Arsenal vs Barcelona
(Champions League final 2006, Le Stade de France, Paris)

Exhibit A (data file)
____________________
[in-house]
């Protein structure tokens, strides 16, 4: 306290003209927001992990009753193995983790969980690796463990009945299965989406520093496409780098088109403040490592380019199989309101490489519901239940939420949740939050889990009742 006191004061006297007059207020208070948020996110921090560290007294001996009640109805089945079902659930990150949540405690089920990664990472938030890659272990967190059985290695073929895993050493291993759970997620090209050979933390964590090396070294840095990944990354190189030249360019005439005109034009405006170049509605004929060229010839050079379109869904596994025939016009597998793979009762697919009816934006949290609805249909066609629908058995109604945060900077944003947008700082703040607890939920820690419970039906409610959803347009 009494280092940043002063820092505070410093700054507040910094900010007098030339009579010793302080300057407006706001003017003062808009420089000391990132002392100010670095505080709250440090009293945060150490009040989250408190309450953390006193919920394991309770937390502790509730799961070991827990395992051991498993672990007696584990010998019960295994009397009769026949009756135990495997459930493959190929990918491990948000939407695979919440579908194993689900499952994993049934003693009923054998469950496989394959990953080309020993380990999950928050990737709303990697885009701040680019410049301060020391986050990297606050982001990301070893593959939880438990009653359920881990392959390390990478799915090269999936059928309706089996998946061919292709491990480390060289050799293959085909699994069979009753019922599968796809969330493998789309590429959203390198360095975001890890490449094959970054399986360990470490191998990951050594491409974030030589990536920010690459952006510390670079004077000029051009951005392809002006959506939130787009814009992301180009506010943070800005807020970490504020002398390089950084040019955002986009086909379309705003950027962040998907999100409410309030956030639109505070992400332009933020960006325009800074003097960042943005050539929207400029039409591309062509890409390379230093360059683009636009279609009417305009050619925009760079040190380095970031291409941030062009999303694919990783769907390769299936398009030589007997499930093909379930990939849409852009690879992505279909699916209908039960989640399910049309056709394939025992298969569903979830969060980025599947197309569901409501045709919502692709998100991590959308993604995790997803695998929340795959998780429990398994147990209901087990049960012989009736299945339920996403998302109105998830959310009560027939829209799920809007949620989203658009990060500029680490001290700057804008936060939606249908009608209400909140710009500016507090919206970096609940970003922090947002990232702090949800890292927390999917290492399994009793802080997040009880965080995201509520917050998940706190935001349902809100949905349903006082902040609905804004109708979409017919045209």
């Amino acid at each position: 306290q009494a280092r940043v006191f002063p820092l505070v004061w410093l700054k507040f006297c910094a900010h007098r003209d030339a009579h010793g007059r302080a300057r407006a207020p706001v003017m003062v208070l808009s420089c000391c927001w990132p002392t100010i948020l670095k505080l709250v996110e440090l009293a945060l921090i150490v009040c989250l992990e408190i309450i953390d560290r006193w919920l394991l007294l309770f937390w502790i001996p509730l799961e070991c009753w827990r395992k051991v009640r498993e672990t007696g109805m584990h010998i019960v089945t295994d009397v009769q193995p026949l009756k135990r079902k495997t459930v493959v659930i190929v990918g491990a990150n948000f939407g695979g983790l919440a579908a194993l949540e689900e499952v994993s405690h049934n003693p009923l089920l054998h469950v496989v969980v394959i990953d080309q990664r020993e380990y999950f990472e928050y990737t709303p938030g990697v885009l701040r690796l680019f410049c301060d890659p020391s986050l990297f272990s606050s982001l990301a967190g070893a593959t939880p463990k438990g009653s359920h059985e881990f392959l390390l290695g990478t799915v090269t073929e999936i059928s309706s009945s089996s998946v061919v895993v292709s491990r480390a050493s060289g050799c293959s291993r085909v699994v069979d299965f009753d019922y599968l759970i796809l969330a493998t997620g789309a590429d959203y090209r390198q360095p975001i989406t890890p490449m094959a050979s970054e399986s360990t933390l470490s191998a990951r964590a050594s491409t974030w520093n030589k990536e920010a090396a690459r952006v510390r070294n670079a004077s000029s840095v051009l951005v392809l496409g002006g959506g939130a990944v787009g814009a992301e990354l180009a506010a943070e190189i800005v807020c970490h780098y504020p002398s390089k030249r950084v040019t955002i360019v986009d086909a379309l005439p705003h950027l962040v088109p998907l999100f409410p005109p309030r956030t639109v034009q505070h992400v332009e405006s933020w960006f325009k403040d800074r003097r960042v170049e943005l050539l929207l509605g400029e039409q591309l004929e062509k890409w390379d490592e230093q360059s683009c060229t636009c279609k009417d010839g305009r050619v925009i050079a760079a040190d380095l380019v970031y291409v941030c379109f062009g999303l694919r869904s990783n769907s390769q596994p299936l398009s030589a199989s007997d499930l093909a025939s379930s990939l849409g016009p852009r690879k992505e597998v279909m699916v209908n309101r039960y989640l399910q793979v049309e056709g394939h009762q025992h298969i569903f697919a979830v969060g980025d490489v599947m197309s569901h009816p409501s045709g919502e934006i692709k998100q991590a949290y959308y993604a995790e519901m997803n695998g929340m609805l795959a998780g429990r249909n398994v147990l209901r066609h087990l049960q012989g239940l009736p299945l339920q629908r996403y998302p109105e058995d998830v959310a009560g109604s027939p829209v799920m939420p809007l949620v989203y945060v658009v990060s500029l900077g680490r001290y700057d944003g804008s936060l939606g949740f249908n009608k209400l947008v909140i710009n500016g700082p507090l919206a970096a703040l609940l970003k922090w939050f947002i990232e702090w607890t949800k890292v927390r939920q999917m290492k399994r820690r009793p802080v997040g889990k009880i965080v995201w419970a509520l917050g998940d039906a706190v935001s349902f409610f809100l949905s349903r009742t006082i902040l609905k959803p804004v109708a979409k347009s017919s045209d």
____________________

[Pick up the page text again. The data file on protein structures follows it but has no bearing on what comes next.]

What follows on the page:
I have said to all my footballing friends before that if Arsenal had won this game and the Champions' League, Arsene Wenger would probably have retired and would have left on a super-high, since this really was the end of the pinnacle of his career as Arsenal manager. It also happened in France's national stadium, no doubt an emotional venue for Wenger. 2005/2006 was a transitional period for Wenger and Arsenal, since they had come off a huge peak in the Invincible season (2003/2004) and were already showing signs of degeneration and disintegration, as evidenced by their poor form in the league that season (they came fourth, the lowest ever position in Wenger's time, and just pipped over Tottenham Spurs on the last day of Highbury). 2006 also marked the move from Highbury to the Emirates, one of Wenger's proudest achievements at Arsenal and a historical juncture in their history. Their UCL form, however, was surprisingly impressive as they did not concede a goal for a record number of consecutive games and beat Real Madrid and Juventus on their way to the final. This was a pivotal moment in Wenger's career as Arsenal manager, and if they had won this game, he probably would have called it a day, which would have made him by far the most successful manager in Arsenal's history and none of this non-sense that has happened to him since ('Wenger-out' etc) would have happened at all. I think it fair to say that Wenger gambled all on this game. The game itself was strange, as Lehmann was controversially sent off in the eleventh minute and left Arsenal with ten men for the rest of the game. Sol Campbell scored a header and Arsenal were winning right until the 80th minute when Barcelona scored two quick-fire goals to send Arsenal to the exit door, which was probably not the exit that Wenger had dreamt of. One may legitimately argue that Arsenal were robbed, since if they had played the full game with eleven men, there might have been a very different result. Nonetheless, 2006 marked the end of the first half of Arsene Wenger's tenure as Arsenal manager (1996-2006), which was brilliant and magnificent to say the least (two league and cup doubles, numerous FA Cups and Community/Charity Shields (still counting), and one historic unbeaten season). The second half (2006-present) is still going on and it has not been as good. More on this on my Arsenal page.